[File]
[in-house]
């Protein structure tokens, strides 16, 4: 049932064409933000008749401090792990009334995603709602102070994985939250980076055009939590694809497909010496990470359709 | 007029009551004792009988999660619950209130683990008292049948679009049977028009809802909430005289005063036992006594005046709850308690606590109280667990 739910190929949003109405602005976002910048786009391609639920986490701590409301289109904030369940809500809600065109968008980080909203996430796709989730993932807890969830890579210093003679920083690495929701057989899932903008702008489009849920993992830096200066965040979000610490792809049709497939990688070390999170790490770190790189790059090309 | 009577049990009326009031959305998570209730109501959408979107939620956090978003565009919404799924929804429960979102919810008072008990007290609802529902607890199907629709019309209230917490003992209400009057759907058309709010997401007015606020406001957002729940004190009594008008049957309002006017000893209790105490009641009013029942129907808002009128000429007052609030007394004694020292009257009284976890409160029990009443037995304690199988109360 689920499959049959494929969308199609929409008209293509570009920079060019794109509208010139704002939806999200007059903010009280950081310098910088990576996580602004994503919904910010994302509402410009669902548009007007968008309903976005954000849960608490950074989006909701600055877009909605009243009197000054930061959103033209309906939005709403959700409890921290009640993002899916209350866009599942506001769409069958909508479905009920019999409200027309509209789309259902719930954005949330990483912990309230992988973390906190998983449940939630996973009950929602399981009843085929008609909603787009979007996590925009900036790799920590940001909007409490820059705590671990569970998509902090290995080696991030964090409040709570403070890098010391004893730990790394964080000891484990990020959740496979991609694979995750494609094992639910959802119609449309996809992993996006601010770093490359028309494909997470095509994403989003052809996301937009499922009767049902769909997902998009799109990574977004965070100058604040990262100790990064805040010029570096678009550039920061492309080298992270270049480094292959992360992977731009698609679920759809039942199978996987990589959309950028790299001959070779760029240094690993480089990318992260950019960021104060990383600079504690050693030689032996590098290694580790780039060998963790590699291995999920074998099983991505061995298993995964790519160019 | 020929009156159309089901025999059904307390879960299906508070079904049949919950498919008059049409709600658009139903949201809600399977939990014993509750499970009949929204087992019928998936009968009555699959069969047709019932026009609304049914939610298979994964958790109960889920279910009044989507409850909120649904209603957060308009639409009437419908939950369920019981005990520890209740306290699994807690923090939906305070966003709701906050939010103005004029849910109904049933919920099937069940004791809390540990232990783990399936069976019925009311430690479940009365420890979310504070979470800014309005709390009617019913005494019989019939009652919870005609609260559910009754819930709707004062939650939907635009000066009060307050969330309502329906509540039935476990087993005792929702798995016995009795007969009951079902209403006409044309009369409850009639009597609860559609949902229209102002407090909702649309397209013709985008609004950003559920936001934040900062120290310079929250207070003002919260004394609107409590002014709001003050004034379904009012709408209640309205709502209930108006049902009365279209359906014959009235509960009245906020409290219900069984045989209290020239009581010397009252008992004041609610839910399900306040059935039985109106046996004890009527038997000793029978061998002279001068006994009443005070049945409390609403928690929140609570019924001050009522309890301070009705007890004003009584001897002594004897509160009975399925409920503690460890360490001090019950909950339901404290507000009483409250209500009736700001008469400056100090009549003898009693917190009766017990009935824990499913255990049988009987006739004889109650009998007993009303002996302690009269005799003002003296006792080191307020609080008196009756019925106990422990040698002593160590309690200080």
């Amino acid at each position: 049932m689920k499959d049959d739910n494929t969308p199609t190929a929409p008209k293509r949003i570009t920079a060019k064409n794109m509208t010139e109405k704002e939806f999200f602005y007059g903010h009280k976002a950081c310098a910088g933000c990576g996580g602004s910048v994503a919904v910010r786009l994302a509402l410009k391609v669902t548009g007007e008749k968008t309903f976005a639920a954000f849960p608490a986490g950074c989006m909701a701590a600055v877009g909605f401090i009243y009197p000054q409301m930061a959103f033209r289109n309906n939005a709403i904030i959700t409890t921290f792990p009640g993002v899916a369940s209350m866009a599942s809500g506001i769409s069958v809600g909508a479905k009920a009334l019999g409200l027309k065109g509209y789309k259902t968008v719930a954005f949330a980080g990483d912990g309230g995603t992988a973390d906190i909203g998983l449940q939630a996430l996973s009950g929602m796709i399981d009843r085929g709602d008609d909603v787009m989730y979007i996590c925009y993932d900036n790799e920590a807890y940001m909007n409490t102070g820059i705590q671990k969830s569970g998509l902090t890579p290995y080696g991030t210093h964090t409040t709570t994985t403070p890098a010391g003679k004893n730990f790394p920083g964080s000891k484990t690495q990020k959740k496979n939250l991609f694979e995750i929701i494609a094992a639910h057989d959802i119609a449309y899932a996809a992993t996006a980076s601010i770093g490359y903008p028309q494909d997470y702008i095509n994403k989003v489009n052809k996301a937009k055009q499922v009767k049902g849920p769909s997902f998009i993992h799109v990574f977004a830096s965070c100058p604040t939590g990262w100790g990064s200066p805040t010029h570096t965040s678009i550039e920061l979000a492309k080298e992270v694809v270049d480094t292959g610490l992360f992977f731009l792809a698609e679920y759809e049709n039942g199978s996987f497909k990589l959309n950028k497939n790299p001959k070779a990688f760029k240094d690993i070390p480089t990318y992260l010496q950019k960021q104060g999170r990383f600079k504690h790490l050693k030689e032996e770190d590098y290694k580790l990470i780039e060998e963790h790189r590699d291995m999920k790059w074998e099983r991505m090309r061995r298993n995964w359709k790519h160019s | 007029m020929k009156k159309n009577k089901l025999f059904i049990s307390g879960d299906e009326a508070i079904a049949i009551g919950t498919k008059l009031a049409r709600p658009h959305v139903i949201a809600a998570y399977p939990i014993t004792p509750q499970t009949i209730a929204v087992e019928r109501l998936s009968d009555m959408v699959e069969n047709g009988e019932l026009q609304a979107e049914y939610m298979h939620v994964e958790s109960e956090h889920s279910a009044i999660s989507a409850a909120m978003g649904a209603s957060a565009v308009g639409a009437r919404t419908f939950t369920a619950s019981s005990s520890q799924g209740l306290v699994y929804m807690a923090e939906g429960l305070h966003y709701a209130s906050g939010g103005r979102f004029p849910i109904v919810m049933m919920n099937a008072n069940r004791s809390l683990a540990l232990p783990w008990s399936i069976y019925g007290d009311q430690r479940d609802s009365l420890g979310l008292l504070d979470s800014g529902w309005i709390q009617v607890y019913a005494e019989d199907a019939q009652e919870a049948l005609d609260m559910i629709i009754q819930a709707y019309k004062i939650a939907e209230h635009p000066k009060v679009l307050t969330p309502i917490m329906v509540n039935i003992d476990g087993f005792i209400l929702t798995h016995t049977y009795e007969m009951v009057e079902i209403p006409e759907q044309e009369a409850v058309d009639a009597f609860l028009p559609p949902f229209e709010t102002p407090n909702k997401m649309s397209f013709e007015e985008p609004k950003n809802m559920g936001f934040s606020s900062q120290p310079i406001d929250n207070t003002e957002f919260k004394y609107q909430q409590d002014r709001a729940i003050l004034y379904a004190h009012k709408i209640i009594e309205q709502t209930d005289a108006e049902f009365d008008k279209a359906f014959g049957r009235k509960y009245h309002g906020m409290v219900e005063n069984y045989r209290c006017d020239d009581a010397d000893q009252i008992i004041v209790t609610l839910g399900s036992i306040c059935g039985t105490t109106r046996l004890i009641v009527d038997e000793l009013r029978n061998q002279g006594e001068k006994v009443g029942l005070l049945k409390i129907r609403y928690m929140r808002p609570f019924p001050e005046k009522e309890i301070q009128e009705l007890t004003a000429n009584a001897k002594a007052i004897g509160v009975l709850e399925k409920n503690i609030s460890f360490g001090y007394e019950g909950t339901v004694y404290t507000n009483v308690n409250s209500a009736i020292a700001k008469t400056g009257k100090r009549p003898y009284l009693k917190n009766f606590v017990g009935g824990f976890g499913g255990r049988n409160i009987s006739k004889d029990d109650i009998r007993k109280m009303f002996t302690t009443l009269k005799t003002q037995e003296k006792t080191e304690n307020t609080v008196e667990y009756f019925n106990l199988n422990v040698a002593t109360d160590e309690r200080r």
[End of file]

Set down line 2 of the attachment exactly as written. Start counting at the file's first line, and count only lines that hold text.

């Protein structure tokens, strides 16, 4: 049932064409933000008749401090792990009334995603709602102070994985939250980076055009939590694809497909010496990470359709 | 007029009551004792009988999660619950209130683990008292049948679009049977028009809802909430005289005063036992006594005046709850308690606590109280667990 739910190929949003109405602005976002910048786009391609639920986490701590409301289109904030369940809500809600065109968008980080909203996430796709989730993932807890969830890579210093003679920083690495929701057989899932903008702008489009849920993992830096200066965040979000610490792809049709497939990688070390999170790490770190790189790059090309 | 009577049990009326009031959305998570209730109501959408979107939620956090978003565009919404799924929804429960979102919810008072008990007290609802529902607890199907629709019309209230917490003992209400009057759907058309709010997401007015606020406001957002729940004190009594008008049957309002006017000893209790105490009641009013029942129907808002009128000429007052609030007394004694020292009257009284976890409160029990009443037995304690199988109360 689920499959049959494929969308199609929409008209293509570009920079060019794109509208010139704002939806999200007059903010009280950081310098910088990576996580602004994503919904910010994302509402410009669902548009007007968008309903976005954000849960608490950074989006909701600055877009909605009243009197000054930061959103033209309906939005709403959700409890921290009640993002899916209350866009599942506001769409069958909508479905009920019999409200027309509209789309259902719930954005949330990483912990309230992988973390906190998983449940939630996973009950929602399981009843085929008609909603787009979007996590925009900036790799920590940001909007409490820059705590671990569970998509902090290995080696991030964090409040709570403070890098010391004893730990790394964080000891484990990020959740496979991609694979995750494609094992639910959802119609449309996809992993996006601010770093490359028309494909997470095509994403989003052809996301937009499922009767049902769909997902998009799109990574977004965070100058604040990262100790990064805040010029570096678009550039920061492309080298992270270049480094292959992360992977731009698609679920759809039942199978996987990589959309950028790299001959070779760029240094690993480089990318992260950019960021104060990383600079504690050693030689032996590098290694580790780039060998963790590699291995999920074998099983991505061995298993995964790519160019 | 020929009156159309089901025999059904307390879960299906508070079904049949919950498919008059049409709600658009139903949201809600399977939990014993509750499970009949929204087992019928998936009968009555699959069969047709019932026009609304049914939610298979994964958790109960889920279910009044989507409850909120649904209603957060308009639409009437419908939950369920019981005990520890209740306290699994807690923090939906305070966003709701906050939010103005004029849910109904049933919920099937069940004791809390540990232990783990399936069976019925009311430690479940009365420890979310504070979470800014309005709390009617019913005494019989019939009652919870005609609260559910009754819930709707004062939650939907635009000066009060307050969330309502329906509540039935476990087993005792929702798995016995009795007969009951079902209403006409044309009369409850009639009597609860559609949902229209102002407090909702649309397209013709985008609004950003559920936001934040900062120290310079929250207070003002919260004394609107409590002014709001003050004034379904009012709408209640309205709502209930108006049902009365279209359906014959009235509960009245906020409290219900069984045989209290020239009581010397009252008992004041609610839910399900306040059935039985109106046996004890009527038997000793029978061998002279001068006994009443005070049945409390609403928690929140609570019924001050009522309890301070009705007890004003009584001897002594004897509160009975399925409920503690460890360490001090019950909950339901404290507000009483409250209500009736700001008469400056100090009549003898009693917190009766017990009935824990499913255990049988009987006739004889109650009998007993009303002996302690009269005799003002003296006792080191307020609080008196009756019925106990422990040698002593160590309690200080």